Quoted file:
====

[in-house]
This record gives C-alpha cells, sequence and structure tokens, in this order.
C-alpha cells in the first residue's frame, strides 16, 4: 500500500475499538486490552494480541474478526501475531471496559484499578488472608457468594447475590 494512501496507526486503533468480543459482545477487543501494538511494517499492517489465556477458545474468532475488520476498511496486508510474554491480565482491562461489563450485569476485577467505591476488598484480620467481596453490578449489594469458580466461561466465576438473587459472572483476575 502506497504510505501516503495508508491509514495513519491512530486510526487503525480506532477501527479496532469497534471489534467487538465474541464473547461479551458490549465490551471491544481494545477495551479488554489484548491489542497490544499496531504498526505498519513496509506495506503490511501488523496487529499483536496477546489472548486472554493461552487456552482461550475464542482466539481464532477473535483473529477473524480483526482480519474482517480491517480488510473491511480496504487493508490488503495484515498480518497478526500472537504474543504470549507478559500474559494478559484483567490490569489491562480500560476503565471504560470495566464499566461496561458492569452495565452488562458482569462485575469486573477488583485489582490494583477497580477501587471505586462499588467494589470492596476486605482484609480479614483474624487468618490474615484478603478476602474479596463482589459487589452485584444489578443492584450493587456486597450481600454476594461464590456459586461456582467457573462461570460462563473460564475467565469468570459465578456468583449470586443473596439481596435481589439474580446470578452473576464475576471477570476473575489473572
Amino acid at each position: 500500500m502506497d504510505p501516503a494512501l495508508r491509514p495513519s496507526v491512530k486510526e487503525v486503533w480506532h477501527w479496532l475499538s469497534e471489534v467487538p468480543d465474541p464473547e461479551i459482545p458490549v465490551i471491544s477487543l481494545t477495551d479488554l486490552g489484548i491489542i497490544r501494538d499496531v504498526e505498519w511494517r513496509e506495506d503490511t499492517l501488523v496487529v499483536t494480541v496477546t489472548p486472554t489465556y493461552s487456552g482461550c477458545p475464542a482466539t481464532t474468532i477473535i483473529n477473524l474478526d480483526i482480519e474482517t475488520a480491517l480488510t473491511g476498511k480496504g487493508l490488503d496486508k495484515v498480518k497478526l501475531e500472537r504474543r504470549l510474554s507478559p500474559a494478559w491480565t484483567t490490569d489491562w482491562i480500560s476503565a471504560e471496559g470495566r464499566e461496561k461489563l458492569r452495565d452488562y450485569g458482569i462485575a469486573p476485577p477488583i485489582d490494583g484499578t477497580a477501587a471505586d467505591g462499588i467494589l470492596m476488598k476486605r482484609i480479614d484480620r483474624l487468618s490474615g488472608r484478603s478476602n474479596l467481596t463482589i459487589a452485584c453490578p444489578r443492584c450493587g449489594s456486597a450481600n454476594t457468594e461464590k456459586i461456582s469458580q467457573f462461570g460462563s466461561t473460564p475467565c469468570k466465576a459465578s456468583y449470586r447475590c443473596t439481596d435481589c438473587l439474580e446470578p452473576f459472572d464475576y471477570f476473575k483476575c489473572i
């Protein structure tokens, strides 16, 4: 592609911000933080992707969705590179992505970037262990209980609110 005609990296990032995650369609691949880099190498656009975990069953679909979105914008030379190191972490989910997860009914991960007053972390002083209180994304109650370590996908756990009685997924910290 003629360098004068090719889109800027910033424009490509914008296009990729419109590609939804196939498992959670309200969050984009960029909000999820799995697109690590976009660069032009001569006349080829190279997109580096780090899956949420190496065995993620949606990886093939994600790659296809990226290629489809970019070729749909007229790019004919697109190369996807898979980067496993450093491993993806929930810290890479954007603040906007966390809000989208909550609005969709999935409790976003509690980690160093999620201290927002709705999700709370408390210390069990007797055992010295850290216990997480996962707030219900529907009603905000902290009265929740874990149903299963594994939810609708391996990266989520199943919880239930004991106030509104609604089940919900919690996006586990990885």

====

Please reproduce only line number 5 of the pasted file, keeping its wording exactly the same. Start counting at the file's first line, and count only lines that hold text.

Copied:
């Protein structure tokens, strides 16, 4: 592609911000933080992707969705590179992505970037262990209980609110 005609990296990032995650369609691949880099190498656009975990069953679909979105914008030379190191972490989910997860009914991960007053972390002083209180994304109650370590996908756990009685997924910290 003629360098004068090719889109800027910033424009490509914008296009990729419109590609939804196939498992959670309200969050984009960029909000999820799995697109690590976009660069032009001569006349080829190279997109580096780090899956949420190496065995993620949606990886093939994600790659296809990226290629489809970019070729749909007229790019004919697109190369996807898979980067496993450093491993993806929930810290890479954007603040906007966390809000989208909550609005969709999935409790976003509690980690160093999620201290927002709705999700709370408390210390069990007797055992010295850290216990997480996962707030219900529907009603905000902290009265929740874990149903299963594994939810609708391996990266989520199943919880239930004991106030509104609604089940919900919690996006586990990885």